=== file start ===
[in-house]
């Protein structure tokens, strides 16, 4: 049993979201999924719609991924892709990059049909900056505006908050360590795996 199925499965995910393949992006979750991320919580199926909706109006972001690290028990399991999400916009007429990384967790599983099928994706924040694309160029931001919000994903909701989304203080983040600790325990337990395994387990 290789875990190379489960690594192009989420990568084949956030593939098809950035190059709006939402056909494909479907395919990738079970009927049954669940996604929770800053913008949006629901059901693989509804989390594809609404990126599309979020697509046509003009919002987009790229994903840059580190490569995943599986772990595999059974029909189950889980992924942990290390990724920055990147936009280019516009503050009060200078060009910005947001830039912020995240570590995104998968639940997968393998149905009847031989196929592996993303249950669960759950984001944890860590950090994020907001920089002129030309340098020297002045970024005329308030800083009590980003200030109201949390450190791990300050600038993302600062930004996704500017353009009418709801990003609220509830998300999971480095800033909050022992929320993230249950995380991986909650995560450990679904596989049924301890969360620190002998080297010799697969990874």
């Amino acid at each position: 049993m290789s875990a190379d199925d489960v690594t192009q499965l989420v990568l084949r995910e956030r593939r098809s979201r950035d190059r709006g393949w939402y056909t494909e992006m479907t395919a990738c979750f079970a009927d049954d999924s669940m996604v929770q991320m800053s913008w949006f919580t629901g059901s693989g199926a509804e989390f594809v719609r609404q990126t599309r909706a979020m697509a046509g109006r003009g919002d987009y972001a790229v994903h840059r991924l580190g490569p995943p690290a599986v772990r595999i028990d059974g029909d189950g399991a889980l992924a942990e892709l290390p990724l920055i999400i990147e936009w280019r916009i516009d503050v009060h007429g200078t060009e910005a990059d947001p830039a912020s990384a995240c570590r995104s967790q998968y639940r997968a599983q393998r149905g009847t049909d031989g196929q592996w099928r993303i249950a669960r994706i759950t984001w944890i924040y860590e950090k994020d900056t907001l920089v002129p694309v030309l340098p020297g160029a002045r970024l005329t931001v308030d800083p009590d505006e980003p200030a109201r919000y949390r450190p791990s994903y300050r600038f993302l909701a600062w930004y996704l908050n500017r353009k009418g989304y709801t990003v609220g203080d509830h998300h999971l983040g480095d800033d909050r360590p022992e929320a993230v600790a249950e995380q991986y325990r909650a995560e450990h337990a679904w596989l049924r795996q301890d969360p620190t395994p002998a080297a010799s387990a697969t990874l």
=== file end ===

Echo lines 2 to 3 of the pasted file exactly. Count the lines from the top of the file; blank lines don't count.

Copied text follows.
């Protein structure tokens, strides 16, 4: 049993979201999924719609991924892709990059049909900056505006908050360590795996 199925499965995910393949992006979750991320919580199926909706109006972001690290028990399991999400916009007429990384967790599983099928994706924040694309160029931001919000994903909701989304203080983040600790325990337990395994387990 290789875990190379489960690594192009989420990568084949956030593939098809950035190059709006939402056909494909479907395919990738079970009927049954669940996604929770800053913008949006629901059901693989509804989390594809609404990126599309979020697509046509003009919002987009790229994903840059580190490569995943599986772990595999059974029909189950889980992924942990290390990724920055990147936009280019516009503050009060200078060009910005947001830039912020995240570590995104998968639940997968393998149905009847031989196929592996993303249950669960759950984001944890860590950090994020907001920089002129030309340098020297002045970024005329308030800083009590980003200030109201949390450190791990300050600038993302600062930004996704500017353009009418709801990003609220509830998300999971480095800033909050022992929320993230249950995380991986909650995560450990679904596989049924301890969360620190002998080297010799697969990874």
């Amino acid at each position: 049993m290789s875990a190379d199925d489960v690594t192009q499965l989420v990568l084949r995910e956030r593939r098809s979201r950035d190059r709006g393949w939402y056909t494909e992006m479907t395919a990738c979750f079970a009927d049954d999924s669940m996604v929770q991320m800053s913008w949006f919580t629901g059901s693989g199926a509804e989390f594809v719609r609404q990126t599309r909706a979020m697509a046509g109006r003009g919002d987009y972001a790229v994903h840059r991924l580190g490569p995943p690290a599986v772990r595999i028990d059974g029909d189950g399991a889980l992924a942990e892709l290390p990724l920055i999400i990147e936009w280019r916009i516009d503050v009060h007429g200078t060009e910005a990059d947001p830039a912020s990384a995240c570590r995104s967790q998968y639940r997968a599983q393998r149905g009847t049909d031989g196929q592996w099928r993303i249950a669960r994706i759950t984001w944890i924040y860590e950090k994020d900056t907001l920089v002129p694309v030309l340098p020297g160029a002045r970024l005329t931001v308030d800083p009590d505006e980003p200030a109201r919000y949390r450190p791990s994903y300050r600038f993302l909701a600062w930004y996704l908050n500017r353009k009418g989304y709801t990003v609220g203080d509830h998300h999971l983040g480095d800033d909050r360590p022992e929320a993230v600790a249950e995380q991986y325990r909650a995560e450990h337990a679904w596989l049924r795996q301890d969360p620190t395994p002998a080297a010799s387990a697969t990874l």